today marked the 36th anniversary of the supreme court decision roe v. wade, which gave women the right end a pregnancy if deemed necessary. my phrasing here is intentional. i wanted to avoid the words which have become so weighted in this discussion over the years. actually to refer to the exchanges on the issue as discussion or debate is generous. the interactions have seldom been on such a civilized level.
the abortion issue has both polarized and poisoned our political discourse. at this point, i doubt it is possible to change anyone's mind on the subject, but there are a few things that i think deserve more serious attention in this regard.
life is measured as the period from birth to death. this is evidenced on millions and millions of grave markers around the world. the reason is simple, birth and death mark the obvious markers. the question at the head of this post is essentially a religious/philosophical question.
ironically, the position held by many evangelical christians creates some very profound difficulties. the question i raise here is this: "if life begins at conception, how can human life be any more sacred than grass?" if the only requisite for life is a complete genome, what makes human life unique?
for me, the bible points to both the beginning of life and answers the "what makes human life unique" question in genesis 2:7 where it says "god breathed into his nostrils and man became a living soul." in all of the biblical account of creation, there is not another creature which carries that distinction. the only creature god breathed into was man. to me the message is clear, we draw our life from god. life begins with breath, and that breath is the holy breath of god, sealing the miracle of birth.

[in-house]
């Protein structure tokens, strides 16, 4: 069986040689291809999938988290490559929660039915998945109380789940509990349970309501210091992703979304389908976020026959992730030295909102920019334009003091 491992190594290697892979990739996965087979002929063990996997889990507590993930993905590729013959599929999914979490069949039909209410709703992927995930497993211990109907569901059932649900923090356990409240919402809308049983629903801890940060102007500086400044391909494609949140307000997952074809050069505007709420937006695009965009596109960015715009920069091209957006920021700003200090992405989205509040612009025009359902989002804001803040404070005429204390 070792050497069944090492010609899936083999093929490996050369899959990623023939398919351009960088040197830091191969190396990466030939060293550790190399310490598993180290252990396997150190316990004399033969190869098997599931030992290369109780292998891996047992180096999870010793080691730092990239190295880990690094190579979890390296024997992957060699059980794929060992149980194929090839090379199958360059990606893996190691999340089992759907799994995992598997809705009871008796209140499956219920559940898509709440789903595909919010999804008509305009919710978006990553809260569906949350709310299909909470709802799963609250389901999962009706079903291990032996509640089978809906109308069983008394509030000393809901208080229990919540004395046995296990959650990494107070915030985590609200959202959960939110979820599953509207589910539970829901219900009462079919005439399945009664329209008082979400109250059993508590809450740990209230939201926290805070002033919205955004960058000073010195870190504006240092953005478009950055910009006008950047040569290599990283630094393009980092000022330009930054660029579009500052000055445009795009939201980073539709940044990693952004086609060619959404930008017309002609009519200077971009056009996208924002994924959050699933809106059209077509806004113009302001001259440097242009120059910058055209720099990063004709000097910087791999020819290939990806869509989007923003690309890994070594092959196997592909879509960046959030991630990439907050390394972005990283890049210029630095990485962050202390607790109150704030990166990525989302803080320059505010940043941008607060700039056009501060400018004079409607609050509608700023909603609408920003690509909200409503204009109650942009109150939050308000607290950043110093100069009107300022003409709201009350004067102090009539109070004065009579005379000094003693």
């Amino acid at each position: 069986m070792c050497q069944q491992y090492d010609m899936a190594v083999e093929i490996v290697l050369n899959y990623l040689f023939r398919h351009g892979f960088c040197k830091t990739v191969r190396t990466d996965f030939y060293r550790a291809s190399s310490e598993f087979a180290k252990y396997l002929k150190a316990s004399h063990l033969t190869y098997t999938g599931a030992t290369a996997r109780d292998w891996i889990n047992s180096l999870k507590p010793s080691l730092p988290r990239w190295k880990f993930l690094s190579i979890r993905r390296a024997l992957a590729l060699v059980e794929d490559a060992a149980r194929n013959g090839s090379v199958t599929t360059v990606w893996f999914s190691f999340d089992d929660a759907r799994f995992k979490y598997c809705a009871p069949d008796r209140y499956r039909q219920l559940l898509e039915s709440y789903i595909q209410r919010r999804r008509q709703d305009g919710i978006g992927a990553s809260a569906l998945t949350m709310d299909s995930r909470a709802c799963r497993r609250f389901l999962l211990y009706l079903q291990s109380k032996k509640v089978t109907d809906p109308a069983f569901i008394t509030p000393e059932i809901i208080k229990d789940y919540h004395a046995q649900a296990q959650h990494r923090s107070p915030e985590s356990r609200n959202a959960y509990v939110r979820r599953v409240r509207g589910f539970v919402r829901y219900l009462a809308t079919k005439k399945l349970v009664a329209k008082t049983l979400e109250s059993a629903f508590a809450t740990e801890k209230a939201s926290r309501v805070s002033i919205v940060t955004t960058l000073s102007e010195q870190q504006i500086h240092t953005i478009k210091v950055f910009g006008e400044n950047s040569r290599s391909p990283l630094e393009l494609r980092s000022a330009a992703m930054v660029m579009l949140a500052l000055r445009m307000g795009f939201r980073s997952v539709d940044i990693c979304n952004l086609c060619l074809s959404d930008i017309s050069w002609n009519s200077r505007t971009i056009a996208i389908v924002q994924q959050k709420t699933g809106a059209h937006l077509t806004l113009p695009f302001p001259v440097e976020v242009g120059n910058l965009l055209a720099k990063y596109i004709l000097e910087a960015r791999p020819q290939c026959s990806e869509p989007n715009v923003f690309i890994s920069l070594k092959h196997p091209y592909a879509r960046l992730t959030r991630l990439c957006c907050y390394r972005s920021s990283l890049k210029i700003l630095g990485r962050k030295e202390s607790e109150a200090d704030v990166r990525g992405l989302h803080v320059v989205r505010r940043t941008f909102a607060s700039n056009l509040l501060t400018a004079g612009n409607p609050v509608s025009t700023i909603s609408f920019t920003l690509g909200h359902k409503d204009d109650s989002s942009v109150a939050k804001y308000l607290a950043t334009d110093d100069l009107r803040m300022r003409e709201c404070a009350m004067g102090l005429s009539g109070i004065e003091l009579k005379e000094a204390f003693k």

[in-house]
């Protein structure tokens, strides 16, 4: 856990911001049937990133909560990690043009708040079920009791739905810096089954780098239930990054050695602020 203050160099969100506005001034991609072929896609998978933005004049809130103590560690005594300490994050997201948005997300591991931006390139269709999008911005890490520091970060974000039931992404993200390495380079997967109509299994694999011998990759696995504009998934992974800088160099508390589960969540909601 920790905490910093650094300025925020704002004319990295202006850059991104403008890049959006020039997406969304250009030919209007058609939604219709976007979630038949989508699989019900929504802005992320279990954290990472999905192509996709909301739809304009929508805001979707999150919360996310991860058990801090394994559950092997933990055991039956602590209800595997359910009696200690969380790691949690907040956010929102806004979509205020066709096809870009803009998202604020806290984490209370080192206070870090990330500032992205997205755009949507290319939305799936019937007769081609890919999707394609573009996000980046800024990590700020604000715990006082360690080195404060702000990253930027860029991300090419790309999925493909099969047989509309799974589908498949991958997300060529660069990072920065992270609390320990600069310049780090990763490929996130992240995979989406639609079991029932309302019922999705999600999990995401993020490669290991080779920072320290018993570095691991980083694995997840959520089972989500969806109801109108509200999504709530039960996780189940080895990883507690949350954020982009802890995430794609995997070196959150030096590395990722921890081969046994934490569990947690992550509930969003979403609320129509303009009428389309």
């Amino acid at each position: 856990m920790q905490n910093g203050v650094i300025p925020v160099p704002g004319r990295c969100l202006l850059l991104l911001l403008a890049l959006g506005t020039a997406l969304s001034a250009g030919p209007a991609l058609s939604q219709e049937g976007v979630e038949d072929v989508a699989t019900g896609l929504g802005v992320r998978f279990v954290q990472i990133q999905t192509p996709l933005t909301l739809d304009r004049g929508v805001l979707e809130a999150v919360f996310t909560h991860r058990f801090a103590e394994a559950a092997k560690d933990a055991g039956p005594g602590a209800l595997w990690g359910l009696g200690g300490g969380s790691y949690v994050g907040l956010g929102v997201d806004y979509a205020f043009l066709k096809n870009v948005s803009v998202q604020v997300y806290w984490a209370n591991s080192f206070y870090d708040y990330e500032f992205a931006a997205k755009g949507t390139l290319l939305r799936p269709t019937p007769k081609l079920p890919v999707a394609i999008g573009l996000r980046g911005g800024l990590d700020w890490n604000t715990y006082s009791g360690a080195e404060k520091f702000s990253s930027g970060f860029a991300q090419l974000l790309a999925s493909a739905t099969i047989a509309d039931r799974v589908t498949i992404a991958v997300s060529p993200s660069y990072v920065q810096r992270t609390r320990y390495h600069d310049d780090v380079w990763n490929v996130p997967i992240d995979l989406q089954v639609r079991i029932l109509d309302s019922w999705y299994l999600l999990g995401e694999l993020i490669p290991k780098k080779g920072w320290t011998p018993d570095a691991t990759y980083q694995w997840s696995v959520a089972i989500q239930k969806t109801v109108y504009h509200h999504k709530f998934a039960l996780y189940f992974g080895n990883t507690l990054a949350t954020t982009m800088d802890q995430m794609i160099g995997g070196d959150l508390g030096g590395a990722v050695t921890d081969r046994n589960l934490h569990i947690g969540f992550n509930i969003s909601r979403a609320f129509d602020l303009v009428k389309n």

conception does not automatically guarantee a successful pregnancy or a live birth. miscarriages happen with relative frequency, and stillbirths also happen, though with less frequency in our modern societies than in times past. simply put, though we would like to claim otherwise, god does not guarantee a right to life, and it is misguided for governments to try to enforce a "right" to life that is clearly absent in the natural order.
please do not misunderstand. i do not advocate abortion as the answer to difficult life situations. the decision of whether or not to continue a pregnancy is not a decision that governments should make. the decision belongs, like it or not, to the woman involved, with the counsel of her choosing, be that physician, counselor, member of clergy or the religious representative of her choice.
as stated, these are my beliefs. i do not delude myself that i will win any new converts to my position.